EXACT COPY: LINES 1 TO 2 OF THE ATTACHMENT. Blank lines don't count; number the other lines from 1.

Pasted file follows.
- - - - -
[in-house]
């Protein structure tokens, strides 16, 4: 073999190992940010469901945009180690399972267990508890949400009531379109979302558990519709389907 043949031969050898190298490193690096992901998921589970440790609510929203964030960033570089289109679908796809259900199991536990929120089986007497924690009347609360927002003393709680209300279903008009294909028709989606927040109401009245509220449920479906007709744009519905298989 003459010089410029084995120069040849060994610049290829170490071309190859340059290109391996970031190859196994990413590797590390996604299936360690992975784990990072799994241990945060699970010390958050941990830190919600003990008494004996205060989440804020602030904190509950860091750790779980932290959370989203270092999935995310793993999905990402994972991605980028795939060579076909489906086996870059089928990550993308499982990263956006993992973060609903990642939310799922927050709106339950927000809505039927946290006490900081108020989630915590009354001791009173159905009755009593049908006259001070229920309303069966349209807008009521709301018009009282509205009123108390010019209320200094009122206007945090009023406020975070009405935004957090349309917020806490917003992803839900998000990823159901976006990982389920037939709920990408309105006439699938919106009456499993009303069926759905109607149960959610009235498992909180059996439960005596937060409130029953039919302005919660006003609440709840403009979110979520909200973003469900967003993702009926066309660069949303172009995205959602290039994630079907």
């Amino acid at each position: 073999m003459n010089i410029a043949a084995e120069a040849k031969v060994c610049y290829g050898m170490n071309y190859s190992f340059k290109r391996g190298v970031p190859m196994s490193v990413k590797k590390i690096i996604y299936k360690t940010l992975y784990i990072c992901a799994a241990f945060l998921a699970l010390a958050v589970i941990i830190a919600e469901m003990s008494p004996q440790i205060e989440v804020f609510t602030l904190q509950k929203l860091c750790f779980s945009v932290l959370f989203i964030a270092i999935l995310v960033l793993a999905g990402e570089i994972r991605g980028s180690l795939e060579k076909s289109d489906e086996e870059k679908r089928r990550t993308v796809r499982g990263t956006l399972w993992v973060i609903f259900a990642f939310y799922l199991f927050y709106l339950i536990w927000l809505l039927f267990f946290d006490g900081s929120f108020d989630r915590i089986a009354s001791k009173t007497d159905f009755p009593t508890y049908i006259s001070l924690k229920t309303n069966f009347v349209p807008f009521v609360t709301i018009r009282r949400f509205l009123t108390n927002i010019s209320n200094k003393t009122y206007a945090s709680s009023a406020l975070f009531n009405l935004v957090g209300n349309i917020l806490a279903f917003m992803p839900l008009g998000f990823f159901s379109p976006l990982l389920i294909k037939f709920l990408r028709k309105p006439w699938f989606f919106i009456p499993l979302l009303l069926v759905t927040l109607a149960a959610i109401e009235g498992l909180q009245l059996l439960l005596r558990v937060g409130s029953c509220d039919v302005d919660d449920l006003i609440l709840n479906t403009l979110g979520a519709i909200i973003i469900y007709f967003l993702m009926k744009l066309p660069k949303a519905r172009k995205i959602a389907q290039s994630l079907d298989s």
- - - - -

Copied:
[in-house]
């Protein structure tokens, strides 16, 4: 073999190992940010469901945009180690399972267990508890949400009531379109979302558990519709389907 043949031969050898190298490193690096992901998921589970440790609510929203964030960033570089289109679908796809259900199991536990929120089986007497924690009347609360927002003393709680209300279903008009294909028709989606927040109401009245509220449920479906007709744009519905298989 003459010089410029084995120069040849060994610049290829170490071309190859340059290109391996970031190859196994990413590797590390996604299936360690992975784990990072799994241990945060699970010390958050941990830190919600003990008494004996205060989440804020602030904190509950860091750790779980932290959370989203270092999935995310793993999905990402994972991605980028795939060579076909489906086996870059089928990550993308499982990263956006993992973060609903990642939310799922927050709106339950927000809505039927946290006490900081108020989630915590009354001791009173159905009755009593049908006259001070229920309303069966349209807008009521709301018009009282509205009123108390010019209320200094009122206007945090009023406020975070009405935004957090349309917020806490917003992803839900998000990823159901976006990982389920037939709920990408309105006439699938919106009456499993009303069926759905109607149960959610009235498992909180059996439960005596937060409130029953039919302005919660006003609440709840403009979110979520909200973003469900967003993702009926066309660069949303172009995205959602290039994630079907």